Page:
The Iron Horse Cafe & Pie Shop in Three Forks
Angie Ripple | Monday Mar. 1st, 2021
The best kept secret has been let out of the bag and the Iron Horse Cafe & Pie Shop in Three Forks, Montana, has earned the admiration of its neighbors and the voters in the Bozeman’s Choice Reader Poll for the past two years in a row. In 2017, after losing a job she loved and thought she would be at forever, Jamie Taylor was at home testing a pie recipe for Thanksgiving, talking to her husband about applying for jobs, when she said out loud that what she really wanted to do was just bake pies for people. You know, make them happy with food. A little over three years later, Jamie is known at the Three Forks Pie Lady (#threeforkspielady) and is baking 20-40 pies per day! We chatted on a cold morning about all things pie.
Angie Ripple: How was Iron Horse Cafe & Pie Shop conceptualized?
Jamie Taylor: We had heard that the Iron Horse was for sale. My daughter had actually worked for the owner. So, I called her and said, “You know, we might be interested. Would you hire me to come in and see what it is that you do?” I didn’t want to jump into something that I didn’t sort of know what’s going on. I came in and I cooked and found out what was going on at that time, [and when I did take over] I didn’t change the menu for a long time, and I just kind of wanted to see what the locals were going to do and how accepting they were.
By March, which in March is Pi Day 3.14, I had a few more pies and we sold out that day. I think maybe I made five for that day and I thought well, that’s pretty cool. And so we just made more and more pies every day and every week. By that Thanksgiving of 2018, we had a few people wanting to order them for Thanksgiving and I thought, well that’s kind of cool, maybe this will be a thing. It just kind of started evolving and went from two times a week to two pies a day to 25 a week, and then by March of 2019 we got on with the Secretary of State and changed the name of the restaurant to Iron Horse Cafe & Pie Shop because by then pies were what were bringing people in. That helps differentiate ourselves from the previous owners. There was actually two restaurant owners here before I bought it, so that kind of helped us put our stamp on it, and our brand. Once we did that, things changed, a complete 180, and we were getting recognized and more people were talking about us. Thanksgiving 2019, we tripled the orders from the year before, so by then I had to start making it where people were giving me four days’ notice for pie. As a side note: I’ve been making all of these pies in the restaurant in a residential oven, eight at a time.
AR: Oh, wow! What do you want people to experience when they walk through your doors?
JT: It’s comfort food, right? So, I want them to feel immediately that there are going to be comfortable. My waitresses are crazy friendly, always nice. I want it to feel like home. It’s made-from-scratch homemade food. I want you to feel like you can come and relax and it’s not fine dining. So, you know, you don’t need to be dressed up or you can come with mud on your boots or however you are and feel like you could just be comfortable in the space and have a good meal. It’s not a five-star restaurant in New York and it’s not a fancy restaurant you’ll find in Bozeman downtown, but it’s clean, it’s comfortable, it’s warm, and that just kind of sets us apart from some other cafes.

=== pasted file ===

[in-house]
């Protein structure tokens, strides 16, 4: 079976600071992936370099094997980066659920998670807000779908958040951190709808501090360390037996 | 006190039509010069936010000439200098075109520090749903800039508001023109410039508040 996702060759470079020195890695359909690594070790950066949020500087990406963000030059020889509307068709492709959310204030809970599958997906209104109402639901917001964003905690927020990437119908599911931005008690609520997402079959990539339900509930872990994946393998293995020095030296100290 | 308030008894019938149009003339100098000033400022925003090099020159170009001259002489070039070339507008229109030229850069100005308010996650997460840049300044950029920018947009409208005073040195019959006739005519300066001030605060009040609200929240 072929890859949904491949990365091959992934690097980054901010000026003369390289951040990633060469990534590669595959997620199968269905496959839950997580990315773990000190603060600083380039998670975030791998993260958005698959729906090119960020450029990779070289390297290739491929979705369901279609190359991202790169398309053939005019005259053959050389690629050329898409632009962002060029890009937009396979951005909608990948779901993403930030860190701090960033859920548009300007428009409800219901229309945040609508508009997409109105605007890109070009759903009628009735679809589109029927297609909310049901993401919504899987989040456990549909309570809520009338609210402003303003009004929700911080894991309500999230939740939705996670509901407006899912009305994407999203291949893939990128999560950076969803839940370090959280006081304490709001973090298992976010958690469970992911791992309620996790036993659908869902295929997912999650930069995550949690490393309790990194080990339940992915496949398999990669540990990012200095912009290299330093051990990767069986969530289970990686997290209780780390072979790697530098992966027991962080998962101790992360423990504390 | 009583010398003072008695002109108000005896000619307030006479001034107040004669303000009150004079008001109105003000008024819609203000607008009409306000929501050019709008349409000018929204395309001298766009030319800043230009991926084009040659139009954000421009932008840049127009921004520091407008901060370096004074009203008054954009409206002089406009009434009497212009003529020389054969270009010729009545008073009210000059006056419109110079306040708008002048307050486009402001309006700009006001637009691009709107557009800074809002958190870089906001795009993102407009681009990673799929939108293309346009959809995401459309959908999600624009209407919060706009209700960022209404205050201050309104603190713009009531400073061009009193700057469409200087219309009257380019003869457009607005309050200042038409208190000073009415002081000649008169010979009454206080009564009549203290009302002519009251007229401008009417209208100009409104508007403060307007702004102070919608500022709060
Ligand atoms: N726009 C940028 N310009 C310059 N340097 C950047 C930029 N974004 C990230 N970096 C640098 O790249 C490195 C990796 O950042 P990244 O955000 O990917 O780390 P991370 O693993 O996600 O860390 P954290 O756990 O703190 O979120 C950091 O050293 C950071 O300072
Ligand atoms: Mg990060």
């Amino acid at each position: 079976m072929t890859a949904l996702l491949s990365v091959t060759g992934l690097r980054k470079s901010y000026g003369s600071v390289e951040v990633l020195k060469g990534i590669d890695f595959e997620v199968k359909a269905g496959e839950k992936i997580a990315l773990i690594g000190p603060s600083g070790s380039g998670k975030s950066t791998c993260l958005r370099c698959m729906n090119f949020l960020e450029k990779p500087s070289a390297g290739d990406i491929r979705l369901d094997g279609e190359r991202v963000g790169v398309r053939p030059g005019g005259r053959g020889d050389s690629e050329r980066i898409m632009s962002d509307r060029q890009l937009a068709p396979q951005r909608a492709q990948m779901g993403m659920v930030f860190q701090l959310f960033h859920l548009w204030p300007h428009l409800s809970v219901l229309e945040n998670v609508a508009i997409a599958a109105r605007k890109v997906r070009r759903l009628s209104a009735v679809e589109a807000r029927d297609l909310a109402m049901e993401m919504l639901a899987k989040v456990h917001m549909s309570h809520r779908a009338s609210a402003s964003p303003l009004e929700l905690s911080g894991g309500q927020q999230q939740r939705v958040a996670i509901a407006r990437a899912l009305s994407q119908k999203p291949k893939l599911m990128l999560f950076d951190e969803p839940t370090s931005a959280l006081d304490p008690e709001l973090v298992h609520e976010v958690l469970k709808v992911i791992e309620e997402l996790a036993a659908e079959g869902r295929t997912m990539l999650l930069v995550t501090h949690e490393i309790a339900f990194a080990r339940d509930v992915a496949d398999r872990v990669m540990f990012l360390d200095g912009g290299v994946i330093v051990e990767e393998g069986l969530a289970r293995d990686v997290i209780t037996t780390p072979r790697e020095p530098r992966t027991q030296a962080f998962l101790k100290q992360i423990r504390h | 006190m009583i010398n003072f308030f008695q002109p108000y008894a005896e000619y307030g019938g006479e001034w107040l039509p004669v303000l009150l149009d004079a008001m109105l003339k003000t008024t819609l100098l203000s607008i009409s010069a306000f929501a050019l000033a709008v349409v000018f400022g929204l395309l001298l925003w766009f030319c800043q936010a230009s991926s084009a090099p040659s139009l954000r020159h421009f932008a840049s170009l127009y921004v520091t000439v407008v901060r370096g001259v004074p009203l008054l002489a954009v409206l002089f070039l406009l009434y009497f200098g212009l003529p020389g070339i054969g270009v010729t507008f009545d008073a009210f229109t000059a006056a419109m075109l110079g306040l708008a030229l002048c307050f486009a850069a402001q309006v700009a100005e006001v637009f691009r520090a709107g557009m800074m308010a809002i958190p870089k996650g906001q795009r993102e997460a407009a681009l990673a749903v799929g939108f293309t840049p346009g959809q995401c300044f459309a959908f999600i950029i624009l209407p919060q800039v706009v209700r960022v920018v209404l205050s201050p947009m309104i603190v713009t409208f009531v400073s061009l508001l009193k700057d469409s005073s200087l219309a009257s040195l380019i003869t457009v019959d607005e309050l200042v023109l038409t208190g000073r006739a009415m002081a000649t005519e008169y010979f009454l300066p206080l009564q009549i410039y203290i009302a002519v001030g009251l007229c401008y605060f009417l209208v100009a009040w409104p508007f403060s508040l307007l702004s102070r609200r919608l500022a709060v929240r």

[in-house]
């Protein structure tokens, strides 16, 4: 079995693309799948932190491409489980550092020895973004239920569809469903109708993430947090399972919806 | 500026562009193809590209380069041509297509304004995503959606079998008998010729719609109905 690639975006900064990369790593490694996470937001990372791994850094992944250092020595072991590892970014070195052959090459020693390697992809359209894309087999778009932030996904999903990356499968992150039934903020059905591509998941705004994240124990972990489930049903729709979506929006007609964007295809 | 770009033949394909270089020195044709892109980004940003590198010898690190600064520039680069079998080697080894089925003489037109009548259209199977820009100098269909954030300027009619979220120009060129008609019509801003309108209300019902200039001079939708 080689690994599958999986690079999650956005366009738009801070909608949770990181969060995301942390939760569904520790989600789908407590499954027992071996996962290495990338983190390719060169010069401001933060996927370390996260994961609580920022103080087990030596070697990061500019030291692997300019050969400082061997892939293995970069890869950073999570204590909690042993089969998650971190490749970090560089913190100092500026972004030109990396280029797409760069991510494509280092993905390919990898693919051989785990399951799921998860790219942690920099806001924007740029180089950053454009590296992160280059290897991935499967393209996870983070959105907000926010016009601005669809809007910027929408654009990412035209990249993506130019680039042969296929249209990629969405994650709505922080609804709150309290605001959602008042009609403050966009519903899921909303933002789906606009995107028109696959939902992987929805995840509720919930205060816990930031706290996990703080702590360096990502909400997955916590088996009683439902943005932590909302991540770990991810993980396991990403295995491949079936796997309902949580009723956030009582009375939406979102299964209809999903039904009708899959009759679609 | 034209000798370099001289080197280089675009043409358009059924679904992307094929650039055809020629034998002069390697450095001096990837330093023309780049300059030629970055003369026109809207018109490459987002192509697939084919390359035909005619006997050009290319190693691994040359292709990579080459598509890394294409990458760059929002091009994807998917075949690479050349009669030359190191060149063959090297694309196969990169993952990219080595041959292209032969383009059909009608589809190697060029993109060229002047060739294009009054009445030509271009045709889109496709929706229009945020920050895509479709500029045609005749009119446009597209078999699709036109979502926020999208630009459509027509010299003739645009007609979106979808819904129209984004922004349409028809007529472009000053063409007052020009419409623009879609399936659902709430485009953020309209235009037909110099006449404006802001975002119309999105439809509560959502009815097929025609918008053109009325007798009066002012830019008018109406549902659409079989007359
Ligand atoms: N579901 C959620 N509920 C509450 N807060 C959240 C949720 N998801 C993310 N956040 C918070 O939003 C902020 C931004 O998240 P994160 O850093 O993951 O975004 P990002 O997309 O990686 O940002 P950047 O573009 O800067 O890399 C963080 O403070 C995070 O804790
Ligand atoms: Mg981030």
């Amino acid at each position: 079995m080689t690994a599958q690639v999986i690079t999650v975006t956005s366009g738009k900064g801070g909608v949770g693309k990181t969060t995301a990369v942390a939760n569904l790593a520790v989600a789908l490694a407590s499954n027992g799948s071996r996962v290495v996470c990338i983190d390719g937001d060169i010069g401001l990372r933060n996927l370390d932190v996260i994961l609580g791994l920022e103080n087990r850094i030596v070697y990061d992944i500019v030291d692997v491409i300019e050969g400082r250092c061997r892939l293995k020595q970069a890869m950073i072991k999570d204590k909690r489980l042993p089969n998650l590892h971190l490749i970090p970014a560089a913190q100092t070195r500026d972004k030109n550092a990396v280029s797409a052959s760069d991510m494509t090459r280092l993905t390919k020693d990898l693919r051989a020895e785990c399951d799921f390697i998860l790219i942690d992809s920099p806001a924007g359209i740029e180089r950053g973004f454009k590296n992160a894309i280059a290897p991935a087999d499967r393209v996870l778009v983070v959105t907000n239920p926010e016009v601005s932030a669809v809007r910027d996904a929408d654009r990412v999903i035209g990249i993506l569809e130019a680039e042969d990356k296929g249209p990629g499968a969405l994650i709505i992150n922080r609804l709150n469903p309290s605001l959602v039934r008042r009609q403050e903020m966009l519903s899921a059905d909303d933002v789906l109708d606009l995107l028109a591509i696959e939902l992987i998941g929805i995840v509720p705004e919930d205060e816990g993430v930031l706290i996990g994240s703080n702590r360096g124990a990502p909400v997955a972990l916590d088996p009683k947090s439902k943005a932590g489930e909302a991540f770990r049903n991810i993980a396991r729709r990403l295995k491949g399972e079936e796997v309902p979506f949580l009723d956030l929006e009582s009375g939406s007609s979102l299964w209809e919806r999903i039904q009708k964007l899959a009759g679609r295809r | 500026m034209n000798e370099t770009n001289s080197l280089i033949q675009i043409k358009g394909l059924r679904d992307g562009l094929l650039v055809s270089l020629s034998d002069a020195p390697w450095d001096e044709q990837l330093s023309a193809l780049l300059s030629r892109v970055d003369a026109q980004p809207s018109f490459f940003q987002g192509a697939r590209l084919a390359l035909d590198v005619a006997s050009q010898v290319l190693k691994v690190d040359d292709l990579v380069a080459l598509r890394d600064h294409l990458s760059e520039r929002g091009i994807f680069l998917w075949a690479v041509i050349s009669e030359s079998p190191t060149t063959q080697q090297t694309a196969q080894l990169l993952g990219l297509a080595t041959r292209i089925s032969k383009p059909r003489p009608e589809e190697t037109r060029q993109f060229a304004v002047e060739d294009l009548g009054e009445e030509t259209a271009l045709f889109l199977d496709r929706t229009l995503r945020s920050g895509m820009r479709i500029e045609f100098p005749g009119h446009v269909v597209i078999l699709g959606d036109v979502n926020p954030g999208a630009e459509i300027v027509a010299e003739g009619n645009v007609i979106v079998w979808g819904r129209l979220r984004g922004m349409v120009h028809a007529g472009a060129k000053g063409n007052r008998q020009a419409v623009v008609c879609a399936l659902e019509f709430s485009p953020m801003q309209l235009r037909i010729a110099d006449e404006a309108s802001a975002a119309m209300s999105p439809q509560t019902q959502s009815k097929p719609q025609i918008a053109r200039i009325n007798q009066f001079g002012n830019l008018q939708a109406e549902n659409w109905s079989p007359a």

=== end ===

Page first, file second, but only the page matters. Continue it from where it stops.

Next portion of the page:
AR: What makes you unique in the Bozeman Food scene, but we’re extending it out to Three Forks this month?
JT: When we found out from you about the Bozeman’s Choice Awards, I remember getting that email and it said CONFIDENTIAL and I thought “Oh my gosh, what is this?” I remember emailing you and asking what is this? You won a Bozeman’s Choice! A what? I didn’t even know we’d been nominated and had no idea we were in the voting process, so it came pretty organically, and that was huge. The fact that there’s people watching and voting that love us that I had no idea about. So, to earn that organically was pretty impressive and obviously something was setting us apart that made people from Bozeman want to drive to Three Forks. What I think sets us apart is again that pie which you know there’s just really nowhere to get pie like that in the valley. Perkins closed and there may be a few restaurants or cafes here and there that have them but not to the extent of having 9 or 12 flavors of pie every day. So, I think that people wanted to come out and find out what was different and when they came, they realized not only was the pie amazing and different, but they were pleased to find out that the food wasn’t just Cafe food, that it was made from scratch, made with quality ingredients. What set us apart enough for people to travel from Bozeman and Butte and Helena and all of these places to find out why we had been voted Best Kept Secret. And then this year winning, in addition to Best Kept Secret the Comfort Food and Bozeman’s Choice Servers and Waitstaff that makes people even more want to come out and find out what the food is about. It’s pretty humbling when you go to talk to a customer in the dining room, you don’t know them, they’re not local and you say well, what brings you in? Oh, somebody in Bozeman told us about you or somebody was talking about the Three Forks Pie Lady and so we got in the car and drove to Three Forks. It’s pretty humbling that we made ourselves stand out without even really realizing it.